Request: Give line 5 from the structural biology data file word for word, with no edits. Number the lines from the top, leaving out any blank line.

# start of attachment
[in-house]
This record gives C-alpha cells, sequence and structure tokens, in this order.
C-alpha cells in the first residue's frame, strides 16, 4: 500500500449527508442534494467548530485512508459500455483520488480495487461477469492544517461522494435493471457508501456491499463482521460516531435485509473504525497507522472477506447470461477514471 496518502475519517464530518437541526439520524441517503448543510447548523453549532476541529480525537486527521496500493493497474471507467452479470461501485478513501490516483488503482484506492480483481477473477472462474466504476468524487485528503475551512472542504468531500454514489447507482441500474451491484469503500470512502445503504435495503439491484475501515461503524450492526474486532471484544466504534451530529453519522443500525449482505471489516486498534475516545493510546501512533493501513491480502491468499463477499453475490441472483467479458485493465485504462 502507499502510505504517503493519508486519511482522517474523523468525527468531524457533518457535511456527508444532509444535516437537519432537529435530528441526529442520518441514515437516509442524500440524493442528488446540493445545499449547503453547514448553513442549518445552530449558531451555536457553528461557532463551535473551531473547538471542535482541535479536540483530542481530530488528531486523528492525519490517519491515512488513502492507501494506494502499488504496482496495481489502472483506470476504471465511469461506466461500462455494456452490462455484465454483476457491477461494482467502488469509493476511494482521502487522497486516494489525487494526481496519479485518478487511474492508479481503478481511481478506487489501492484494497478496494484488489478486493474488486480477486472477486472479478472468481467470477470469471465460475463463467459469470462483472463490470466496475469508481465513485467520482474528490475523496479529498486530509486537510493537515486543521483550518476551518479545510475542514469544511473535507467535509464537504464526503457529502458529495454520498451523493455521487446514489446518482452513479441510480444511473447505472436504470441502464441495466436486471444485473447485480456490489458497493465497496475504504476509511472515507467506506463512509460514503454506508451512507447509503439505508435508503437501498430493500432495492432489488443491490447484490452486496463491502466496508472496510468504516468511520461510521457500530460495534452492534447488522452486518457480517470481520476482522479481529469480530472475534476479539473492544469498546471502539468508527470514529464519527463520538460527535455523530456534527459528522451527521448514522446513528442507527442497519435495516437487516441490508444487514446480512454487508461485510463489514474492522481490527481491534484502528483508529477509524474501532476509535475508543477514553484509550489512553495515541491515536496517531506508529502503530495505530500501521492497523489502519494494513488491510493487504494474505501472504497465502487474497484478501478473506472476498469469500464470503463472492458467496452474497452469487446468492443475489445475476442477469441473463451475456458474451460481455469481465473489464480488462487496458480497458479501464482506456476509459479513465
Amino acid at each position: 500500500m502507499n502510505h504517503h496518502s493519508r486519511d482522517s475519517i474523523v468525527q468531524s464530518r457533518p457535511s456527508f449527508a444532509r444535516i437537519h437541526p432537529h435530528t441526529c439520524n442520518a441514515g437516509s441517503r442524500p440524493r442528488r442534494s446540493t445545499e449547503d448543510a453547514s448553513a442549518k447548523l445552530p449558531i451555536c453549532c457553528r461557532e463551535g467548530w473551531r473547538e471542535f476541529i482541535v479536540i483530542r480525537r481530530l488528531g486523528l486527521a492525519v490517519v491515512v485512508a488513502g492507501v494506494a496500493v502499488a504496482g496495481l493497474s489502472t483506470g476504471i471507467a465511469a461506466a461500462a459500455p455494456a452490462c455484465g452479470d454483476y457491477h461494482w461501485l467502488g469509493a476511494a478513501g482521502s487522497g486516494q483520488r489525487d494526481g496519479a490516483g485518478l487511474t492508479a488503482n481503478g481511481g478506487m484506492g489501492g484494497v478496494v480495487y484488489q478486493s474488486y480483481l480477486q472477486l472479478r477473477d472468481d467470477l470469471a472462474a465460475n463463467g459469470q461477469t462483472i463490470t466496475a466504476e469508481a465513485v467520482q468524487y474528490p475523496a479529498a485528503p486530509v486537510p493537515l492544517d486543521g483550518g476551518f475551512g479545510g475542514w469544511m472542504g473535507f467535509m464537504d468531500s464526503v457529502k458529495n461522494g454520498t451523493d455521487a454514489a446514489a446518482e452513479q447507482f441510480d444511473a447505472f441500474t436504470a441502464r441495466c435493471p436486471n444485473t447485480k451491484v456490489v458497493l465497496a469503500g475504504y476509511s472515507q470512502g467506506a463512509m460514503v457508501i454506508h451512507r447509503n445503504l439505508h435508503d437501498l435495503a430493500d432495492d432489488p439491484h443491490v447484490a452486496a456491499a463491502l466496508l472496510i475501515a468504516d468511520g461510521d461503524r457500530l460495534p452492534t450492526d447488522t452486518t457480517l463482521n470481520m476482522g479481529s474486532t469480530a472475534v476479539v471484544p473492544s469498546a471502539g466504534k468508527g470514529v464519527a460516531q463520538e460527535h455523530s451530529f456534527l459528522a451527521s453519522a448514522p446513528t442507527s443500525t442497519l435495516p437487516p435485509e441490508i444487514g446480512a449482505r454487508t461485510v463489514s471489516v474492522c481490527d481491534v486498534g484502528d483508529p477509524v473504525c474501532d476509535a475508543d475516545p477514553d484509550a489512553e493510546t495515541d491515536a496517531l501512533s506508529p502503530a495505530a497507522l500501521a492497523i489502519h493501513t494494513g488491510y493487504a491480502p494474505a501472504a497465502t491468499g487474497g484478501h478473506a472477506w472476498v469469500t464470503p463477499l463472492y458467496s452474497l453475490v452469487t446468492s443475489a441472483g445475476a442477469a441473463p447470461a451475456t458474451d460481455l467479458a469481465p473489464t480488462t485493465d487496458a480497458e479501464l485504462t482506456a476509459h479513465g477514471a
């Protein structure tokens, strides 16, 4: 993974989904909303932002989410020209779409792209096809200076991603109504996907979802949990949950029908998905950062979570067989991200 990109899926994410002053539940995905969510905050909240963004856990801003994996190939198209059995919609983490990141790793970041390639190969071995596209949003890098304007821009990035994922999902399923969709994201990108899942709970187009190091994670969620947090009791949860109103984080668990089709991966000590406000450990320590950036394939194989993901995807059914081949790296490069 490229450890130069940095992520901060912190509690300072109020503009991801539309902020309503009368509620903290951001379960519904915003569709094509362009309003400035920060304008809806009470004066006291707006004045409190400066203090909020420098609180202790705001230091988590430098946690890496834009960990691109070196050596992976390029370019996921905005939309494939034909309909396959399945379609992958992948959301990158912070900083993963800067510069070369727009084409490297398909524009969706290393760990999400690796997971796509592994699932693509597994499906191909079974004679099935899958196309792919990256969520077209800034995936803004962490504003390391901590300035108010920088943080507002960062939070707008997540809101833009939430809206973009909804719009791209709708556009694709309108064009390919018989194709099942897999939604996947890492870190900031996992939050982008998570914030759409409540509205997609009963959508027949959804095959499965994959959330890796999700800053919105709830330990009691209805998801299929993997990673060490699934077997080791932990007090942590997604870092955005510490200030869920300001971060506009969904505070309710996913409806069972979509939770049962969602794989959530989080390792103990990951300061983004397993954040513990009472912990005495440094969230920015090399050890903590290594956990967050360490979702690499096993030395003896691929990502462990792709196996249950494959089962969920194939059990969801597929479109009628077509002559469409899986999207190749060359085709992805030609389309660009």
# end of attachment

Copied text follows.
């Protein structure tokens, strides 16, 4: 993974989904909303932002989410020209779409792209096809200076991603109504996907979802949990949950029908998905950062979570067989991200 990109899926994410002053539940995905969510905050909240963004856990801003994996190939198209059995919609983490990141790793970041390639190969071995596209949003890098304007821009990035994922999902399923969709994201990108899942709970187009190091994670969620947090009791949860109103984080668990089709991966000590406000450990320590950036394939194989993901995807059914081949790296490069 490229450890130069940095992520901060912190509690300072109020503009991801539309902020309503009368509620903290951001379960519904915003569709094509362009309003400035920060304008809806009470004066006291707006004045409190400066203090909020420098609180202790705001230091988590430098946690890496834009960990691109070196050596992976390029370019996921905005939309494939034909309909396959399945379609992958992948959301990158912070900083993963800067510069070369727009084409490297398909524009969706290393760990999400690796997971796509592994699932693509597994499906191909079974004679099935899958196309792919990256969520077209800034995936803004962490504003390391901590300035108010920088943080507002960062939070707008997540809101833009939430809206973009909804719009791209709708556009694709309108064009390919018989194709099942897999939604996947890492870190900031996992939050982008998570914030759409409540509205997609009963959508027949959804095959499965994959959330890796999700800053919105709830330990009691209805998801299929993997990673060490699934077997080791932990007090942590997604870092955005510490200030869920300001971060506009969904505070309710996913409806069972979509939770049962969602794989959530989080390792103990990951300061983004397993954040513990009472912990005495440094969230920015090399050890903590290594956990967050360490979702690499096993030395003896691929990502462990792709196996249950494959089962969920194939059990969801597929479109009628077509002559469409899986999207190749060359085709992805030609389309660009």